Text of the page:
George Hay writes about the banking and property sectors. He joined from Thomson Financial News, where he was a companies correspondent. Before that he worked at United Business Media, where he was news editor of Building Magazine. He has a first in English Literature from Edinburgh University, and was nominated in two categories at the 2009 Business Journalist of the Year Awards. Follow George on Twitter @gfhay
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After the Scottish rejection of independence, the UK prime minister pledged a speedy devolution of more powers. Giving regions greater control of taxes and spending sounds sensible. But the politics and practicalities of knotty issues like devolving borrowing powers will be daunting.
The roughly 55:45 vote against secession in a landmark referendum reduces many risks: financial instability, a UK exit from Europe and a sharp fall in trade. But the bribe to No-voters of more devolved powers creates other dangers – including a weakening of the union.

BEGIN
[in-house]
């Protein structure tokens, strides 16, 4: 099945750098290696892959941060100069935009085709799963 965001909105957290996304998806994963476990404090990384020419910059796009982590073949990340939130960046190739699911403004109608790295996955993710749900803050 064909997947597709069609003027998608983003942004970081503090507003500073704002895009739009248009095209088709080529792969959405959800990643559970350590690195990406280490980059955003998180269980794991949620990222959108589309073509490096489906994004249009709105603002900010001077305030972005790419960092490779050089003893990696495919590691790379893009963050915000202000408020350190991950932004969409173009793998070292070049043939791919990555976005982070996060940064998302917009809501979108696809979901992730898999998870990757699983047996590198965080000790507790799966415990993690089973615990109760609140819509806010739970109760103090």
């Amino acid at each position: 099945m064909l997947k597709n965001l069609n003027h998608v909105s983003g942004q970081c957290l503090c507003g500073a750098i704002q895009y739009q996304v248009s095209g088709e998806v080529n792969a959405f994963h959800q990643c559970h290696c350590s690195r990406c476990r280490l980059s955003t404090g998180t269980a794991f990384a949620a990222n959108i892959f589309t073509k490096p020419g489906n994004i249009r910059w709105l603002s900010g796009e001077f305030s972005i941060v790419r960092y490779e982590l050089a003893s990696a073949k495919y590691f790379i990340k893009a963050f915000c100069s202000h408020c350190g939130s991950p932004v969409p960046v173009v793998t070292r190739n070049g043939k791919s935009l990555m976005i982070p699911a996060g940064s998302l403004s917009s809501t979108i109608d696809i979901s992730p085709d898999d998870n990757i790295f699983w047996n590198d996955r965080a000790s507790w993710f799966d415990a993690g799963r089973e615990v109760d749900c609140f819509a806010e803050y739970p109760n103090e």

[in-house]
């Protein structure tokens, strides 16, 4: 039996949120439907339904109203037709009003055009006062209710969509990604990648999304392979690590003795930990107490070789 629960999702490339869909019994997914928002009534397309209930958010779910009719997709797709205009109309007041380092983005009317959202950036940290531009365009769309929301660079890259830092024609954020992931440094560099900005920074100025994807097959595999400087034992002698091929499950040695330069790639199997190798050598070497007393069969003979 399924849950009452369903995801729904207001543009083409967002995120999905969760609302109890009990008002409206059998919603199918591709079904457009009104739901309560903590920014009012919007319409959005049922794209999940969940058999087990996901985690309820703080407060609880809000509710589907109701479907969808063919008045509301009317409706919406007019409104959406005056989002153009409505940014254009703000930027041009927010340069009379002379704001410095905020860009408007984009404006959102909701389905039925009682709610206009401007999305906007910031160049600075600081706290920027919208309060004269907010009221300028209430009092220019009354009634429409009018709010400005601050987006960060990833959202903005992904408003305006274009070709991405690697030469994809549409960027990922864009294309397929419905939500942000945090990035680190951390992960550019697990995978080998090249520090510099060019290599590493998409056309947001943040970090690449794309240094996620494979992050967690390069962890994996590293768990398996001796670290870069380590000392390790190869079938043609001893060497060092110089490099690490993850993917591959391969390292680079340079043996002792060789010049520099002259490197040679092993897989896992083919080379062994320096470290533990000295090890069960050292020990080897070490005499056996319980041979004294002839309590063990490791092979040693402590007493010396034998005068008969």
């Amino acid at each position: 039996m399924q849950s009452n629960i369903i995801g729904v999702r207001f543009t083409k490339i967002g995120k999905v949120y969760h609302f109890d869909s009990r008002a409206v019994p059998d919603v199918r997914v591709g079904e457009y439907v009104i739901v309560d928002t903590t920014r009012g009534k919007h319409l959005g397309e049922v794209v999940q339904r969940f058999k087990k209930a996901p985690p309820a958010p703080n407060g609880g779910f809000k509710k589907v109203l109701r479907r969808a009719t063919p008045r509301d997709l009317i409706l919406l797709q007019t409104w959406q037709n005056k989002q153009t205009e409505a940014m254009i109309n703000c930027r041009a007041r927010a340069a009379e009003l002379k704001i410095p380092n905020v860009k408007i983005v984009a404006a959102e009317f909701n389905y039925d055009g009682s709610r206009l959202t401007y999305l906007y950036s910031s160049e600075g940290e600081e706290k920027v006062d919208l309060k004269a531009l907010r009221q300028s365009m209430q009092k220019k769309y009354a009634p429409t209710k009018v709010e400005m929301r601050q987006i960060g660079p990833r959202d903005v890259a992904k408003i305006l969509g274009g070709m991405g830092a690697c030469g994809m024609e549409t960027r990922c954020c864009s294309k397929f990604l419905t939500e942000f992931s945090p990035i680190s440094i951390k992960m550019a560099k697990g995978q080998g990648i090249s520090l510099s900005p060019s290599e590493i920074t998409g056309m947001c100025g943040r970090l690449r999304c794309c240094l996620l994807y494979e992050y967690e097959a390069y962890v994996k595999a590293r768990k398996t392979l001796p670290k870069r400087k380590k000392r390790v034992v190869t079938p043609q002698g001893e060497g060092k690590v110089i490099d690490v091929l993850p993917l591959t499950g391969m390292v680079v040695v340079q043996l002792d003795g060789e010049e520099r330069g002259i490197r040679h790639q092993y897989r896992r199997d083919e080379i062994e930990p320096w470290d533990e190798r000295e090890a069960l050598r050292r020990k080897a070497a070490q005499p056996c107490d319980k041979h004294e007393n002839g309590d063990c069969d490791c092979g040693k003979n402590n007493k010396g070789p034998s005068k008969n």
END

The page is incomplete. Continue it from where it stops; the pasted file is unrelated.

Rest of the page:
Big Scottish banks have already moved to calm depositors by outlining plans to redomicile if Scotland chooses independence. But the BoE’s ability to ease market jitters after a Yes vote will be constrained, as it would risk being seen to prejudice UK divorce proceedings.
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- Santander loses a leader and gains an opportunity
- London can devolve only so much power to Edinburgh
- Scottish bank exodus would create new headache
- Standard Life’s strategic revamp gets timely boost
- Markets start to wake up to Scots secession risk